Enterprises claim Internet of Things readiness despite near capacity networks
1 July 2014 | 0
Most enterprises say they are “prepared” for the Internet of Things (IoT), although the majority admit their current network is at full capacity coping with bring your own device programmes, according to research.
Network control company Infoblox surveyed 400 IT professionals in the US and the UK, and found that 90% of respondents were either planning or already implementing solutions to cope with the increased demands on networking caused by IoT projects.
According to analyst Gartner the “installed base of ‘things’”, excluding PCs, tablets and smart phones, will grow to 26 billion units in 2020, which is almost a 30-fold increase from 0.9 billion units in 2009.
The resources to support these deployments already appear to be on hand though, with 78% of Infoblox respondents saying they have “sufficient” budget and 75% “sufficient” staff.
Despite overall trends toward flat or very low-growth IT budgets, 89% believe they are “very likely” or “quite likely” to receive more budget in the next year to respond to IoT demands, and 73% believe the same to be true for staffing.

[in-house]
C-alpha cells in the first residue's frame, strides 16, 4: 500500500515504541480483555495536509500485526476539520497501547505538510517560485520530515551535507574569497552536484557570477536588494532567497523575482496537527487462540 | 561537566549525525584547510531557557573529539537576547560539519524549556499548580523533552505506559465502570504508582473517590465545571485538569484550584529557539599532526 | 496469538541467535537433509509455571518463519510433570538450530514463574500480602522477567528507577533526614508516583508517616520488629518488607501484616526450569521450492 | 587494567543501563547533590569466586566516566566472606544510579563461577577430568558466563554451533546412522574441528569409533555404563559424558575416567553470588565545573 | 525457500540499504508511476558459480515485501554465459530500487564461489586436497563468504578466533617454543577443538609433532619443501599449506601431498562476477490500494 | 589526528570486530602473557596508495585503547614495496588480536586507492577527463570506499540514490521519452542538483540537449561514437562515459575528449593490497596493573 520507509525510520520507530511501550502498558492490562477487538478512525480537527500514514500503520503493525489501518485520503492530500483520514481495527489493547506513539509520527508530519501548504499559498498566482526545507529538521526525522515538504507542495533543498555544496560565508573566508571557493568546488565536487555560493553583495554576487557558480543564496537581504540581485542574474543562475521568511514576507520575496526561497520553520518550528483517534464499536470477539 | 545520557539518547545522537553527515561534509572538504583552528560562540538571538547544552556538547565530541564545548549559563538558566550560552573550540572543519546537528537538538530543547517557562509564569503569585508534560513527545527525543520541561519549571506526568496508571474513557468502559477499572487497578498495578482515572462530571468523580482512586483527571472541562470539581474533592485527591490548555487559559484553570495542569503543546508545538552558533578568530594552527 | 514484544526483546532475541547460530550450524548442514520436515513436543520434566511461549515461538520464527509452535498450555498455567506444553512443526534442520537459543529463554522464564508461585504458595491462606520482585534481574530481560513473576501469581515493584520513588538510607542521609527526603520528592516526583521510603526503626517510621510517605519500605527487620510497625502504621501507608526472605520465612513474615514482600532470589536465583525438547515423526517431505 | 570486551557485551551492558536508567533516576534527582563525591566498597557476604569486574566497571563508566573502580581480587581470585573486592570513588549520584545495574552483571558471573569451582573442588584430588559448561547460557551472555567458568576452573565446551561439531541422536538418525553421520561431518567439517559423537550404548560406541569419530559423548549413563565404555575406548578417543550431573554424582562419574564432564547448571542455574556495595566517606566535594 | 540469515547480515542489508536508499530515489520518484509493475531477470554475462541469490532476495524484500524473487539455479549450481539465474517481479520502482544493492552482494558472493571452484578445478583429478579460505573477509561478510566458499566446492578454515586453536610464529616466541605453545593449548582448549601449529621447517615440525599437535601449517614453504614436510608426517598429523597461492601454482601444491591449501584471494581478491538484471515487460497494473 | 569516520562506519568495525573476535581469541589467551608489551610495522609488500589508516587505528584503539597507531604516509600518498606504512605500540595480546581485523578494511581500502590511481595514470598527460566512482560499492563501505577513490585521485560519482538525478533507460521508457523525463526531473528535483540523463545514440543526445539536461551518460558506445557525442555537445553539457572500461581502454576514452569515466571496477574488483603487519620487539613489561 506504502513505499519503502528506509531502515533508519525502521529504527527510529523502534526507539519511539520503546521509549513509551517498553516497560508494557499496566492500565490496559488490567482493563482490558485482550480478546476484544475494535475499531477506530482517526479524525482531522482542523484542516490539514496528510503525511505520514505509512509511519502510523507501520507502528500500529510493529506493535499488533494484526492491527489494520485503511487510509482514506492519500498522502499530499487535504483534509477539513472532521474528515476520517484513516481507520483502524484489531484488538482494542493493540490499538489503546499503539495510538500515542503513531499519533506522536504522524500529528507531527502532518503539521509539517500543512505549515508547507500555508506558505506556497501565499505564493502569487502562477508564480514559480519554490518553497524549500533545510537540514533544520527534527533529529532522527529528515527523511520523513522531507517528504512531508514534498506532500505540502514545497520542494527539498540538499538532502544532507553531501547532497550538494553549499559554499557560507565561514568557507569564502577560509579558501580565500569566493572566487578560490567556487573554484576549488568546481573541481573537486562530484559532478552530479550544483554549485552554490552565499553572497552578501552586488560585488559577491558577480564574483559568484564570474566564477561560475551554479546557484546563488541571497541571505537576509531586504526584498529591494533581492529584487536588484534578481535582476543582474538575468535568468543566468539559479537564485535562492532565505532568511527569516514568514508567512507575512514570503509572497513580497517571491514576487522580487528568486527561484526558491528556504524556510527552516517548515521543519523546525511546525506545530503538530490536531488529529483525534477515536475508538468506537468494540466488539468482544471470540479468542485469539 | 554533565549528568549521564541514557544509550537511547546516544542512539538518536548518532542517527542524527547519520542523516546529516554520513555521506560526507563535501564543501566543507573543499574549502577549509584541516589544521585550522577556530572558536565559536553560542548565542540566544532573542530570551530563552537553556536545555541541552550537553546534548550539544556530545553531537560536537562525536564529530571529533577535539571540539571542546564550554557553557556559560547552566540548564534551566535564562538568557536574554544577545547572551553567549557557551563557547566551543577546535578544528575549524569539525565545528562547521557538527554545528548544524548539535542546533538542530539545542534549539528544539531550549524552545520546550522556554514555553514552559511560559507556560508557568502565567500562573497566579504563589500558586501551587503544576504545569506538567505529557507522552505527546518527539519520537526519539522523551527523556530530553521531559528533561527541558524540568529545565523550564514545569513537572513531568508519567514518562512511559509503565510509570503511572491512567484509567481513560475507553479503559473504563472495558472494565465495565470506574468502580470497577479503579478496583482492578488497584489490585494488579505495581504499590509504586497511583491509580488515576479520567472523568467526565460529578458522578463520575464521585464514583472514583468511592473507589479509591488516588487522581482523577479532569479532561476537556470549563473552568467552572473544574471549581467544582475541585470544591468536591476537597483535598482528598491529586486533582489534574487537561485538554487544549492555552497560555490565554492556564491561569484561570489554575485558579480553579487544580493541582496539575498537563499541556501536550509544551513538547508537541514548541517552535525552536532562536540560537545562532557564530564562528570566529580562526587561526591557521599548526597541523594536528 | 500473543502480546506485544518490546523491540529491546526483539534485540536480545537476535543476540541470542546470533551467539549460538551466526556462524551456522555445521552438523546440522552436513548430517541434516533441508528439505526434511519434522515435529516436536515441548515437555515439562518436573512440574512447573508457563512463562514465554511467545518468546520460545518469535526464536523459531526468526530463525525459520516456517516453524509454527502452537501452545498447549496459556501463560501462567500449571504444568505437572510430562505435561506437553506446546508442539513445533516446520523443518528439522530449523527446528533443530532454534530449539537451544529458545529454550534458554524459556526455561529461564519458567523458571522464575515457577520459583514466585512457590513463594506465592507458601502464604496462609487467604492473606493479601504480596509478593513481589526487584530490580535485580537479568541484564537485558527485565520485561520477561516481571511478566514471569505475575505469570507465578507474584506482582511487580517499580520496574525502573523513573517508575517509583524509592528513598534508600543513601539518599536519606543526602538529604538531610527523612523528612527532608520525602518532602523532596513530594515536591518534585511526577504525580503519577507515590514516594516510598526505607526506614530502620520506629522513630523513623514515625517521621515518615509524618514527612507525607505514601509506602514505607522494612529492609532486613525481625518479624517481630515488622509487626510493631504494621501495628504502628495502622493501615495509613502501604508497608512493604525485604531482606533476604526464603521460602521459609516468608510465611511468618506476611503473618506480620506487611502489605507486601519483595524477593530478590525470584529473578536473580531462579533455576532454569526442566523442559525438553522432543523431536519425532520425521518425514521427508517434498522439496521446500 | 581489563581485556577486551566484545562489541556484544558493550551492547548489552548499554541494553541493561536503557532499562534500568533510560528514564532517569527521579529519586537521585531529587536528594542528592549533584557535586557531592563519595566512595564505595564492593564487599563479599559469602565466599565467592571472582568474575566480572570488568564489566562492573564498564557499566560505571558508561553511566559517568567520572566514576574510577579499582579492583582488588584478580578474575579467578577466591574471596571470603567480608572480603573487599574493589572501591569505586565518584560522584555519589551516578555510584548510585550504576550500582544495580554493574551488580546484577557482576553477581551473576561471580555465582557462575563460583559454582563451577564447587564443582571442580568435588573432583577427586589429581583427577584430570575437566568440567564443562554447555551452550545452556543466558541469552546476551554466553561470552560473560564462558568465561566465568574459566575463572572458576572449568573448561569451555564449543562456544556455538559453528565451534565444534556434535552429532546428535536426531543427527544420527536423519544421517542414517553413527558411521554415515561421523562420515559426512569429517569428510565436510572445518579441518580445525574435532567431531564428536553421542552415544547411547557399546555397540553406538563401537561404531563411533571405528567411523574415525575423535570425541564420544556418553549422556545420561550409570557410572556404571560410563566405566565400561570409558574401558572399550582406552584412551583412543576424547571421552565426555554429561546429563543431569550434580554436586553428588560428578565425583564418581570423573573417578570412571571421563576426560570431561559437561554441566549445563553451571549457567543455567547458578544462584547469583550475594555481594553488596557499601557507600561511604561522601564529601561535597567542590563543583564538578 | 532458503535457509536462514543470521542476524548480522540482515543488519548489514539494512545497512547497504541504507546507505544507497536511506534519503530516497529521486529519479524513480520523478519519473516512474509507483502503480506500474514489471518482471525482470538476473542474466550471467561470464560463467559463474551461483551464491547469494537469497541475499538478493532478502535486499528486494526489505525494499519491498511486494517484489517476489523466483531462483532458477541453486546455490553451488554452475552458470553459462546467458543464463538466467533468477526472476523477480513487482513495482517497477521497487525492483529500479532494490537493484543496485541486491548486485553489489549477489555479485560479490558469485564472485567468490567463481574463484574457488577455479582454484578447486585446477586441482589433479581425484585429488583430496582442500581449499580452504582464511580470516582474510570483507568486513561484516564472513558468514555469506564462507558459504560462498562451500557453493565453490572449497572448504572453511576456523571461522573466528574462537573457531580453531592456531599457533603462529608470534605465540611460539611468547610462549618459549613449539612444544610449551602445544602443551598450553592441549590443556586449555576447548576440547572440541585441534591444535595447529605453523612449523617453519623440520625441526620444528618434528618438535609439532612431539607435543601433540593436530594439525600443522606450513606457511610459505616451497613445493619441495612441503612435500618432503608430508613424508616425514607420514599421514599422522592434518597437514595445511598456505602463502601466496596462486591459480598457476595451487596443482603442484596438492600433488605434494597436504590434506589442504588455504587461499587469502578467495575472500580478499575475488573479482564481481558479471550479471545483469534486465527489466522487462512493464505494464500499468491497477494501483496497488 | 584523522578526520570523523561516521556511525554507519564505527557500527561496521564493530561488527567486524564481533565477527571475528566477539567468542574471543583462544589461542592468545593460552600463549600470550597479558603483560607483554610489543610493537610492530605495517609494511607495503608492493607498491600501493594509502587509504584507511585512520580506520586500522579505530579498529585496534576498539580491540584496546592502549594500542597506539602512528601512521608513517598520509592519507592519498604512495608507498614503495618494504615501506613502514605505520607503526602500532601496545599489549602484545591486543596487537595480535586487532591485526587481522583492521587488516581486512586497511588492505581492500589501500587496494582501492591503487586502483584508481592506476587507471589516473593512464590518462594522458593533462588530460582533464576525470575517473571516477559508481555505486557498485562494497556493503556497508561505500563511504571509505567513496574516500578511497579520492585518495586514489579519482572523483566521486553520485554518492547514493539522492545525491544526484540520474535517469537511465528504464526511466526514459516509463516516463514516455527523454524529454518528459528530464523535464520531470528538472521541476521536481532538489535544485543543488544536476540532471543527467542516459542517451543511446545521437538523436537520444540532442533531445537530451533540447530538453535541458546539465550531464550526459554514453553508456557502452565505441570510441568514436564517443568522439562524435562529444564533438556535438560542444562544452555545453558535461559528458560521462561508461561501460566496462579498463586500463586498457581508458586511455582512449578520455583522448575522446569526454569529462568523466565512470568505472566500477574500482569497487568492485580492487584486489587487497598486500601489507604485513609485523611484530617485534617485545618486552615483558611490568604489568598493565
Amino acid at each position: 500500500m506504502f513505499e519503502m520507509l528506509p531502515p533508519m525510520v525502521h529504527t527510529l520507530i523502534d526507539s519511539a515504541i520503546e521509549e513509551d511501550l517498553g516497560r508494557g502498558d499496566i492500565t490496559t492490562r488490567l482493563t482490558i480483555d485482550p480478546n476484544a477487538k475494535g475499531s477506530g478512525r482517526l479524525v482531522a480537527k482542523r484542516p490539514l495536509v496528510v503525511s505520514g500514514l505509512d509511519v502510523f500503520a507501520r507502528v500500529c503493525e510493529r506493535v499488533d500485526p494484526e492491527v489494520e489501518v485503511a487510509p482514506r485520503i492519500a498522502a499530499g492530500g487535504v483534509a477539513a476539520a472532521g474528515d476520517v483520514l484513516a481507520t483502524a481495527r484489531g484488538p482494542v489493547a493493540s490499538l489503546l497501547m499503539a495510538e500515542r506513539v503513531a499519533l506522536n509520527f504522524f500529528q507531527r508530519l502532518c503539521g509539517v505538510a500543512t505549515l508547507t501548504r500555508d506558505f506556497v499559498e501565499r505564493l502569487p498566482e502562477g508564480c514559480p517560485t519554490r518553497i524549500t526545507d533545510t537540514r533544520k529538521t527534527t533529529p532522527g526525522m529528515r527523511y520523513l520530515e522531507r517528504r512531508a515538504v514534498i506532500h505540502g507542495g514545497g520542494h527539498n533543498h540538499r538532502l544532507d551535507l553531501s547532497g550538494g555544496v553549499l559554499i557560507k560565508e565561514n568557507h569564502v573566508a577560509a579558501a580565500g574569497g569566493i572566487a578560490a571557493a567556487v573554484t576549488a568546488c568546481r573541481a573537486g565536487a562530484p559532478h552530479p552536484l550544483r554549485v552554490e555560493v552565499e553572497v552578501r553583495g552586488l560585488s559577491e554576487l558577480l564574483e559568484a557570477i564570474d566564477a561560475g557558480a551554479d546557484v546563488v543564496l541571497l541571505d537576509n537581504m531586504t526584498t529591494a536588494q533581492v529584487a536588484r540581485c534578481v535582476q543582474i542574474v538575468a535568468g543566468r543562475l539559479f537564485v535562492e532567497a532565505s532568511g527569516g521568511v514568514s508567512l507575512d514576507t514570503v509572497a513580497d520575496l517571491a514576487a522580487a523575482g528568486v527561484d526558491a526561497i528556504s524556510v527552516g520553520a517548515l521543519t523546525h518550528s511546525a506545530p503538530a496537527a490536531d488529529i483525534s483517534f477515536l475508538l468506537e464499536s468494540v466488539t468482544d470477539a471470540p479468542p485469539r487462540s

However, while 86% of IT professionals say they understand what will be required of their networks for IoT deployments, and almost half (46%) expect these deployments to become part of their organisation’s existing IT network, more than half (57%) reported their current network is already at full capacity.
A similar number (54%) see network infrastructure management as a high priority for their organisations.
Cricket Liu, chief infrastructure officer at Infoblox, said: “Network administrators have struggled in recent years to stay on top of the ‘bring your own device’ (BYOD) trend, and the IoT will create an increase in end points that is an order of magnitude greater.
“At the same time, many networks teams will have to respond to the IoT without significant increases in budgets or head count. Network automation will become crucial as IT departments confront this massive growth in network complexity.”
Antony Savvas, Computerworld UK